For many of you, we are getting into mileage that you have never covered. For others, you have covered the distance and want to find ways to have a better experience while you’re out there. For training runs and walks, one of the simplest ways to ensure a good workout is to slow down from the very first step. While this sounds simple, the ego tends to get in the way and tells us that we can go out faster and it will be alright. If it’s not our ego, it’s our training partners telling us we can do this; dig deep and gut it out, badass! All we really want to do is puke our guts out and quit as we fall farther behind our group until we can’t see them anymore. This is followed by doubts about whether we can survive and wondering if we can really do the race we’re training for.
Falling behind your group, puking and quitting are not on the goal list for this training program. We want everyone to be as successful as possible and to cover the distance at a training pace that is doable from start to finish. To do this, many of you need to move back one pace group. You need to welcome the change and relative ease of the pace that you feel at the start of the workout. This ease translates to stored energy that you’ll need on the back end. It also leads to euphoria for feeling so good across the distance and being able to keep up with your group as you push the limits of what you thought your mind and body were capable of doing.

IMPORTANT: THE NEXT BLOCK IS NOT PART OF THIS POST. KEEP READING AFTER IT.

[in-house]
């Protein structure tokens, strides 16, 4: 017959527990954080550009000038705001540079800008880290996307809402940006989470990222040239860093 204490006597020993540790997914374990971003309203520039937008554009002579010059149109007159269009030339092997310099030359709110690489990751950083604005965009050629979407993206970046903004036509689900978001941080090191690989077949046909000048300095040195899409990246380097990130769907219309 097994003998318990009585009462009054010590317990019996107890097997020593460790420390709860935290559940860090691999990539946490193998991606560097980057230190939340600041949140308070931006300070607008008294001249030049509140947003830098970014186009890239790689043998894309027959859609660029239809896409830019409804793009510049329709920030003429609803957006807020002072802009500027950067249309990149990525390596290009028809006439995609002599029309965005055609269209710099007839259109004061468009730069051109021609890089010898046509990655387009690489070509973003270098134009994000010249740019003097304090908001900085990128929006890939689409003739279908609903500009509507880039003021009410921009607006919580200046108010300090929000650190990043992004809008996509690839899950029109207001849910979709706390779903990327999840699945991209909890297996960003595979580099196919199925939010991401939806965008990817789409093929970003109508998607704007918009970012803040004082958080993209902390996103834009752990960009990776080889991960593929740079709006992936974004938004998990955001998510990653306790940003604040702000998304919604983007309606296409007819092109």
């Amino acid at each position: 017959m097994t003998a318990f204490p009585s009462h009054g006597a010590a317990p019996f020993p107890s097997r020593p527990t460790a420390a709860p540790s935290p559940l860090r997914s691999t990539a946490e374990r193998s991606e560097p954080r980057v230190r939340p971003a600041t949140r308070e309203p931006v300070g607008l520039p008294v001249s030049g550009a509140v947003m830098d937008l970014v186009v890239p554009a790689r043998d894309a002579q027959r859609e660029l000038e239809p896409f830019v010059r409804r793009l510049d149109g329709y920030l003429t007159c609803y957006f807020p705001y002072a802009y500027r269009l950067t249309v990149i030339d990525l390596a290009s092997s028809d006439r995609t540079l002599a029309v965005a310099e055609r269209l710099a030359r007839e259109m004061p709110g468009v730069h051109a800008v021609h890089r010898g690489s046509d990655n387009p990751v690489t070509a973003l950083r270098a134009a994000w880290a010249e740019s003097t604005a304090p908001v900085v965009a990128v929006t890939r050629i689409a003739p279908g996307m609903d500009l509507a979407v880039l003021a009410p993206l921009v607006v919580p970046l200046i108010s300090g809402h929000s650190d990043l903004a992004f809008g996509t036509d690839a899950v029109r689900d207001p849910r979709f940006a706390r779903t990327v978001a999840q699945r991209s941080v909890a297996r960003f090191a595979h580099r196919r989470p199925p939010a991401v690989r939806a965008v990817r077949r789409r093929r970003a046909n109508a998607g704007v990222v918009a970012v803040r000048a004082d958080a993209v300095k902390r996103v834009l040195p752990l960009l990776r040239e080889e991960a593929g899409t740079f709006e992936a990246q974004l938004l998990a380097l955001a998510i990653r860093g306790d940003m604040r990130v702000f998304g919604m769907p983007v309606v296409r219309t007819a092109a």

For those of you who have covered our longer distances before, moving back a pace group is an option that you should consider based on the week you’ve had or Saturday’s weather forecast. For all of us, environmental factors contribute to the abilities we have on Saturday morning. Do a pre-workout evaluation when you get up on Saturday and decide if you are as prepared as you’d like to be or if you want to drop back and be kinder to yourself and do a pace you know won’t kick your butt.
Regardless of which camp you are in, dropping back is not throwing in the towel or admitting defeat. Dropping back should be a conscious decision, which takes control and courage. It requires you to stand up for yourself and do what is best. It also requires you to remember that this is training. Training is about doing what is needed to be safe and healthy all season to bolster your odds of getting to the starting line. Don’t lose focus on the starting line by worrying about being too slow during training. If you don’t train properly to get to the starting line, the finish line isn’t even an option.